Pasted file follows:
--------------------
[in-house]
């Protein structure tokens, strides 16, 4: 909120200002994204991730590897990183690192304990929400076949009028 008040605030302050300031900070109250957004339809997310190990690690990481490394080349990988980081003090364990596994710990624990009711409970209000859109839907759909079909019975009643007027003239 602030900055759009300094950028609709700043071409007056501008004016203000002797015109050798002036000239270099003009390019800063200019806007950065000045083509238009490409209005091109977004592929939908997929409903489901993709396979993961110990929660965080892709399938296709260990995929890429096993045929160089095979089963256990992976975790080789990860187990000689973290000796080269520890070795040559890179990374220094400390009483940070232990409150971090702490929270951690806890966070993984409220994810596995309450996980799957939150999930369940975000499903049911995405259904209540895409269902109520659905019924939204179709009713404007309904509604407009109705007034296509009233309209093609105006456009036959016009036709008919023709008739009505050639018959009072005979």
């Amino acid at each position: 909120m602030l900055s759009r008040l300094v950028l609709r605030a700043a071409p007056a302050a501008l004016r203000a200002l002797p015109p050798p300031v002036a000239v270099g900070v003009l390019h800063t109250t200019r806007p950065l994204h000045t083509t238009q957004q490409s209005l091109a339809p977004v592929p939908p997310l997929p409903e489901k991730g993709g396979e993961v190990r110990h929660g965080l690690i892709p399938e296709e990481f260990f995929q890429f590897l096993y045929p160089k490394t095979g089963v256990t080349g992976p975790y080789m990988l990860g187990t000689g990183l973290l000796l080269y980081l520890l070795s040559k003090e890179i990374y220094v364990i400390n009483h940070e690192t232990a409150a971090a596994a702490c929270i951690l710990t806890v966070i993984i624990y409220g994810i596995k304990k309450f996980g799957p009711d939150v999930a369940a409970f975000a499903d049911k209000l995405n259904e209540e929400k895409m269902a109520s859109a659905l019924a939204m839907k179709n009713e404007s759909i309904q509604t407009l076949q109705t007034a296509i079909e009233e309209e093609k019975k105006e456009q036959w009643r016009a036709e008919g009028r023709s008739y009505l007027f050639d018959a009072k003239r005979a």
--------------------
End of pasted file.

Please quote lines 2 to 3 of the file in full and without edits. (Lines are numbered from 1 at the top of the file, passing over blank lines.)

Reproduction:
């Protein structure tokens, strides 16, 4: 909120200002994204991730590897990183690192304990929400076949009028 008040605030302050300031900070109250957004339809997310190990690690990481490394080349990988980081003090364990596994710990624990009711409970209000859109839907759909079909019975009643007027003239 602030900055759009300094950028609709700043071409007056501008004016203000002797015109050798002036000239270099003009390019800063200019806007950065000045083509238009490409209005091109977004592929939908997929409903489901993709396979993961110990929660965080892709399938296709260990995929890429096993045929160089095979089963256990992976975790080789990860187990000689973290000796080269520890070795040559890179990374220094400390009483940070232990409150971090702490929270951690806890966070993984409220994810596995309450996980799957939150999930369940975000499903049911995405259904209540895409269902109520659905019924939204179709009713404007309904509604407009109705007034296509009233309209093609105006456009036959016009036709008919023709008739009505050639018959009072005979």
């Amino acid at each position: 909120m602030l900055s759009r008040l300094v950028l609709r605030a700043a071409p007056a302050a501008l004016r203000a200002l002797p015109p050798p300031v002036a000239v270099g900070v003009l390019h800063t109250t200019r806007p950065l994204h000045t083509t238009q957004q490409s209005l091109a339809p977004v592929p939908p997310l997929p409903e489901k991730g993709g396979e993961v190990r110990h929660g965080l690690i892709p399938e296709e990481f260990f995929q890429f590897l096993y045929p160089k490394t095979g089963v256990t080349g992976p975790y080789m990988l990860g187990t000689g990183l973290l000796l080269y980081l520890l070795s040559k003090e890179i990374y220094v364990i400390n009483h940070e690192t232990a409150a971090a596994a702490c929270i951690l710990t806890v966070i993984i624990y409220g994810i596995k304990k309450f996980g799957p009711d939150v999930a369940a409970f975000a499903d049911k209000l995405n259904e209540e929400k895409m269902a109520s859109a659905l019924a939204m839907k179709n009713e404007s759909i309904q509604t407009l076949q109705t007034a296509i079909e009233e309209e093609k019975k105006e456009q036959w009643r016009a036709e008919g009028r023709s008739y009505l007027f050639d018959a009072k003239r005979a």